As UK prime minister Theresa May has finally given a hint of her disapproval of Donald Trump, her words have given voters a clear sign that she believes Hillary Clinton will win the presidency.
Speaking during a trade mission to India at the weekend, Ms May said she took "a simple view about the way [she] likes to see campaigns being conducted."
"I like them to be conducted in a calm and measured way with proper consideration of the issues," she said.
She added that the election was "up to the American people".
Leslie Vinjamuri, associate fellow, US and the Americas Programme at the Royal Institute of International Affairs at Chatham House, told The Independent that Ms May was "hedging her bets a little bit" with her veiled language.
"Nonetheless, polls have come in today stronger than over the past several days so she’s getting ready to embrace what she hopes will be a Hillary Clinton presidency, as is hoped for by so many European leaders," she said.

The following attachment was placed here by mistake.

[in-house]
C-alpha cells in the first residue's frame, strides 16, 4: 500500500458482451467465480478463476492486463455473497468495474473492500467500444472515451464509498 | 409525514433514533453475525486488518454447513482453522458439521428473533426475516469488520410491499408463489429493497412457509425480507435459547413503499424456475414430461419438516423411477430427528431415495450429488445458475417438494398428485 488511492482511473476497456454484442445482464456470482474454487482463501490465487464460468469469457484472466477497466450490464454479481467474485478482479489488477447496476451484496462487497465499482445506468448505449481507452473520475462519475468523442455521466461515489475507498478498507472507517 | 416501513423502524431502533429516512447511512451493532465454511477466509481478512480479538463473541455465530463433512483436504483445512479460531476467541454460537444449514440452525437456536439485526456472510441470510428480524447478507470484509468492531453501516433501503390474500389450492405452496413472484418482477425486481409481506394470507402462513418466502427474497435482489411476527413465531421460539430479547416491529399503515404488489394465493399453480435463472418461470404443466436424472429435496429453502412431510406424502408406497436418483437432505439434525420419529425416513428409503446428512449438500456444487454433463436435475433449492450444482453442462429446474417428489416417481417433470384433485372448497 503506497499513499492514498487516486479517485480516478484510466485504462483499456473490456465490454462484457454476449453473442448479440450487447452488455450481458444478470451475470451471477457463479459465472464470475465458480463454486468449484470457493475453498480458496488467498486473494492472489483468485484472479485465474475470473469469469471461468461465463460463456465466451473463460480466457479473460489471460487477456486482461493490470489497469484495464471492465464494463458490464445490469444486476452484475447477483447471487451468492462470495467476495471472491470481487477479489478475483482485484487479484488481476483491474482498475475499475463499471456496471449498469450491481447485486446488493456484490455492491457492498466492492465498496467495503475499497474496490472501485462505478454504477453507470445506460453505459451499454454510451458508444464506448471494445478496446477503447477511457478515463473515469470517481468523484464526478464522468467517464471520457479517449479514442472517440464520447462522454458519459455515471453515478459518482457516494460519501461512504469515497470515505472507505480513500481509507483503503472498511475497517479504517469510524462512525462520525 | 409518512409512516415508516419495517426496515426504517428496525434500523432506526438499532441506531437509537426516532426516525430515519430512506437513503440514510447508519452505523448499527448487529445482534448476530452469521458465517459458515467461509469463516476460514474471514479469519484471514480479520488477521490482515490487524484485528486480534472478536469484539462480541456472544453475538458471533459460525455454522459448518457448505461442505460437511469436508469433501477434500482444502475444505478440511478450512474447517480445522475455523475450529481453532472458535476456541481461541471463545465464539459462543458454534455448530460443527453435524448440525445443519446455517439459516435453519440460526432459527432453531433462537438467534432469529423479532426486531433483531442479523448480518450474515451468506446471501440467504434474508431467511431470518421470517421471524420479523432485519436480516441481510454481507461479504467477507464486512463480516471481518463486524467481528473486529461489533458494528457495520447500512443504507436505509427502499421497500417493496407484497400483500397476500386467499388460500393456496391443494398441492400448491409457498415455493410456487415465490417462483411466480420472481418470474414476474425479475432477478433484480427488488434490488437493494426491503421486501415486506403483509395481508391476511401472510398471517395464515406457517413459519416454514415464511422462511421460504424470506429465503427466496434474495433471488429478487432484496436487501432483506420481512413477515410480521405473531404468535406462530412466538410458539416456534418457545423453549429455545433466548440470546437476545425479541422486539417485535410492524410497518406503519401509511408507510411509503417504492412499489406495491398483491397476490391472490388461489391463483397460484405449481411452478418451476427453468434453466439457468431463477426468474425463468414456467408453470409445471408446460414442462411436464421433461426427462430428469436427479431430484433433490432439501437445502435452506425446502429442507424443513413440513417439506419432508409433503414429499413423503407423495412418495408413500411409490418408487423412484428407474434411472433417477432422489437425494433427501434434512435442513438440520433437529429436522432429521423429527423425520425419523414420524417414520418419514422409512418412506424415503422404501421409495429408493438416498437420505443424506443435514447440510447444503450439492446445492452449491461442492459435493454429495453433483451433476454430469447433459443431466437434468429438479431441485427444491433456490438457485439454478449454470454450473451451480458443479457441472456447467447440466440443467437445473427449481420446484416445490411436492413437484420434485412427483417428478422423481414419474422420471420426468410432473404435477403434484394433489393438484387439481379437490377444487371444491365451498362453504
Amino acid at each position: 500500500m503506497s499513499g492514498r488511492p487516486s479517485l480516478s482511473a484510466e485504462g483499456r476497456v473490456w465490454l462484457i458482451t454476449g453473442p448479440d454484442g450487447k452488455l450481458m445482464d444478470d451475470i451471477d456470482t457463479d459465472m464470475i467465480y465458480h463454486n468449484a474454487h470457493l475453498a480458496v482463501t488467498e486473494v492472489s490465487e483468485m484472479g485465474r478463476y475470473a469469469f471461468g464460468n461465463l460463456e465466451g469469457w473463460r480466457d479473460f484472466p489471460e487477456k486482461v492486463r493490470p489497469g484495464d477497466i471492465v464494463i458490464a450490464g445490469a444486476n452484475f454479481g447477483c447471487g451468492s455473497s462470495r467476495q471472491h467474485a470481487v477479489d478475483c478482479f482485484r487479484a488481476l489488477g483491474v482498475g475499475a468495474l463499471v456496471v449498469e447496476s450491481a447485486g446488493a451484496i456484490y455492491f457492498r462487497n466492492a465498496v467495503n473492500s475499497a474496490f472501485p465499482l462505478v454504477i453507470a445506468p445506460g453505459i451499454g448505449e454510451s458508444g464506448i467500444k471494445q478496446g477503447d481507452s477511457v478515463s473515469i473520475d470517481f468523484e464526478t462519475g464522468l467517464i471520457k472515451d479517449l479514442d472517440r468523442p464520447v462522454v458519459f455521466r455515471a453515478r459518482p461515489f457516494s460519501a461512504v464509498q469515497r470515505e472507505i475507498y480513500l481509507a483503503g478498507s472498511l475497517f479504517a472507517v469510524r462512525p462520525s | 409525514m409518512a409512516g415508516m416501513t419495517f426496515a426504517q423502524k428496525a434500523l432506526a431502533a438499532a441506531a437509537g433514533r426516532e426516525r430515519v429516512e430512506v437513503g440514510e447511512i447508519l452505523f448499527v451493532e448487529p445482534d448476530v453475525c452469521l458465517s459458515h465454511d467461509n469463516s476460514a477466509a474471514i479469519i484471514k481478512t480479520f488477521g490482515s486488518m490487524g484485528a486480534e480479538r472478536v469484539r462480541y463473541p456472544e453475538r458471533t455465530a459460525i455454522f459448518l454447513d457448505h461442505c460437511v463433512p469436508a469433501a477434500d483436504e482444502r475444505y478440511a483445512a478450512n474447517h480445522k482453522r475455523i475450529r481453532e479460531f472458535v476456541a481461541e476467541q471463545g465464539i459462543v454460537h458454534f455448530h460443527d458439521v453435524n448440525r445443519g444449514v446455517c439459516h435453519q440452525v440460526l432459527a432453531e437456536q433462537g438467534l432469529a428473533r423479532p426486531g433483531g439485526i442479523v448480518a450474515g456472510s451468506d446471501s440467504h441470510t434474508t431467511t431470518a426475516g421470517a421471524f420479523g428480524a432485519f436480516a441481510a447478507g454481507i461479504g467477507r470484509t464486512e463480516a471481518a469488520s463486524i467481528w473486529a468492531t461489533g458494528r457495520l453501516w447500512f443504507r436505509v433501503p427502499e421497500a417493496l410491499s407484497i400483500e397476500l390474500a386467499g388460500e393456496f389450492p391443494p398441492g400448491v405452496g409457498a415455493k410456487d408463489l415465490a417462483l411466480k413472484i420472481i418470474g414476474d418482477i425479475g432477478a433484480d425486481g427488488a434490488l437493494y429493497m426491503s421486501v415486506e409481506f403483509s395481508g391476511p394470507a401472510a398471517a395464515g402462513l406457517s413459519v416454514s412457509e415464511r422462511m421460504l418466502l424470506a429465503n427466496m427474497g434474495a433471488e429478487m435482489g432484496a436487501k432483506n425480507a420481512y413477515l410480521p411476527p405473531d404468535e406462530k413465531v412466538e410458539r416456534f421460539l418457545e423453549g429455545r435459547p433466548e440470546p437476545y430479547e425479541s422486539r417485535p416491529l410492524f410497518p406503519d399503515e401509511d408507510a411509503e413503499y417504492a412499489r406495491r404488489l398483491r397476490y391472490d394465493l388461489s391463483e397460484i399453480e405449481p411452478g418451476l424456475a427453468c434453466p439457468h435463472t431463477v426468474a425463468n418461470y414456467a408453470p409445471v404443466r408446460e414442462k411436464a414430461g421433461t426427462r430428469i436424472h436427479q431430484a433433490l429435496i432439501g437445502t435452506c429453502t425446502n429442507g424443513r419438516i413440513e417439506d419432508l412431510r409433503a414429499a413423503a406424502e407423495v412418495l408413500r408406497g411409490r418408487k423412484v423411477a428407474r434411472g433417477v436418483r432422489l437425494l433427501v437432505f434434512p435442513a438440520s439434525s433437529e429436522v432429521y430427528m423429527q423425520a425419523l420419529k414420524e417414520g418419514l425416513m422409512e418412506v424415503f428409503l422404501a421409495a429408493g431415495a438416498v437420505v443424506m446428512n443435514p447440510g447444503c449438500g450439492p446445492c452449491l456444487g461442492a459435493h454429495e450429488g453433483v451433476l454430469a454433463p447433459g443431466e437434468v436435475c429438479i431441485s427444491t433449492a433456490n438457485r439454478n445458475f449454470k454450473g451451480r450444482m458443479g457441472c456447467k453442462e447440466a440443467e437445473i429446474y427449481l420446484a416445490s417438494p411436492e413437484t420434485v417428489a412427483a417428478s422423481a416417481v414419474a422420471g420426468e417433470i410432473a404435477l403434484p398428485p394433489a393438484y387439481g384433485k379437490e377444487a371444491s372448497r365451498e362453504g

Ms May’s refusal to speak more bluntly about the real estate mogul-turned-Republican nominee is two-fold: he might still win the election, and both Mr Trump and Ms May share an anti-immigration stance, Ms Vinjamuri said.
"It’s difficult in the context of very pernicious politics on immigration to launch a full-fronted attack on Trump," she said.
Mr Trump has spoken against Nato, and said he expects allies to be more self-sufficient instead of relying on "US aid".
He has also not suggested that a relationship with the UK would be a priority.
"Both Clinton and Trump have opposed free trade deals, but there is still a sense that Clinton will be a much more obvious partner in terms of trade," she said.
"May is focused on Brexit but one of her concerns is Russia, and Clinton is a surer bet when it comes to countering an aggressive set of polices undertaken by Putin, whereas Trump is casting himself as a friend of Putin."
Mr Trump has praised Mr Putin as a "strong leader" but has recently said he never met the Russian president and that he has no business connections with the country.
National polls have given Ms Clinton a four-point lead over Mr Trump, as the Republican candidate is lagging with women and ethnic minorities.
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